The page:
Ventilator Aerosol Delivery

Delivery of aerosols to patients on ventilators has received much attention since the early 1990s. Some studies of early delivery techniques documented low (2.2%) deposition in the lung, with half retained in the nebulizer, and considerable intersubject variability [80]. While the primary focus of this discussion will be on aerosol delivery to ventilated patients, assessing efficacy of aerosol medications to ventilator patients is very difficult.

The complexity of delivering an aerosol to a patient via a mechanical ventilator is immediately apparent to anyone with even minimal familiarity with particle inhalation. For conventional aerosol therapy, it is generally accepted that good results require patient cooperation. As already noted, achieving high lung deposition is difficult even with the best of devices and very capable patients. With ventilators there is the problem of high particle losses in ventilator hardware before even getting near the endotracheal tube. Delivering a useful quantity to the lung is difficult unless, once again, we return to the concept of "overkill," starting with such a massive quantity that even a small fraction will do the job. A 50% reduction of delivery of aerosol to a ventilated patient was observed when the circuit was humidified, compared to dry [81]. One study attributed the very low delivery to reduced generation, which was a function of circuit humidity (but not temperature) and found (using a mechanical model) that increasing the size of the spacer to allow particles time to evaporate could increase delivery [82].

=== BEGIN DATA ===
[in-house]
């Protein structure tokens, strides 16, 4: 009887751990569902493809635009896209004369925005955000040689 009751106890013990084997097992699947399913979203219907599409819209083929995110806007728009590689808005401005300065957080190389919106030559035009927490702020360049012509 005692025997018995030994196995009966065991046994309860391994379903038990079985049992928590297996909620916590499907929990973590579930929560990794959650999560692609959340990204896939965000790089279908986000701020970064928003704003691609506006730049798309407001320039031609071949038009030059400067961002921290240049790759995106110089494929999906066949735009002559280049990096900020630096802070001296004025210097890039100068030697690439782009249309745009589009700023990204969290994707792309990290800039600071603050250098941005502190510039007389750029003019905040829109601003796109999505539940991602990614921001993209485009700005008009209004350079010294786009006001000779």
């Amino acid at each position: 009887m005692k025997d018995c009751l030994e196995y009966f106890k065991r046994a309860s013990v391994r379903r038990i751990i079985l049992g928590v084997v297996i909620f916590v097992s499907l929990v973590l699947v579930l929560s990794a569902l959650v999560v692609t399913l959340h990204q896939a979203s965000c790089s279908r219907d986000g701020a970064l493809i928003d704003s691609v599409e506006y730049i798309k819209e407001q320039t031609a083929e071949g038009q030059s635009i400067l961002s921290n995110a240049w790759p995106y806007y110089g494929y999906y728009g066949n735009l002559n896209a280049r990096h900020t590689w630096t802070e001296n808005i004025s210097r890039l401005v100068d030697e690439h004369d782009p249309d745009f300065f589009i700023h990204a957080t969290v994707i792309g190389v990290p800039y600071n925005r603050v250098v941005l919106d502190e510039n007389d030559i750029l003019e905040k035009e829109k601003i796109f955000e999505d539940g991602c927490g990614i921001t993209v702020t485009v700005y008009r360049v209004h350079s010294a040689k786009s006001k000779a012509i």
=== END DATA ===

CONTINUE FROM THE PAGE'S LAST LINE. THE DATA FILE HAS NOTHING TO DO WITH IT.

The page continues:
Evidence suggests that lung deposition of bronchodilators from MDIs via spacers is better than without any spacer and that delivery directly into an endotracheal tube is equivalent to that from a spacer [83].

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Coping with Asthma

Coping with Asthma

If you suffer with asthma, you will no doubt be familiar with the uncomfortable sensations as your bronchial tubes begin to narrow and your muscles around them start to tighten. A sticky mucus known as phlegm begins to produce and increase within your bronchial tubes and you begin to wheeze, cough and struggle to breathe.

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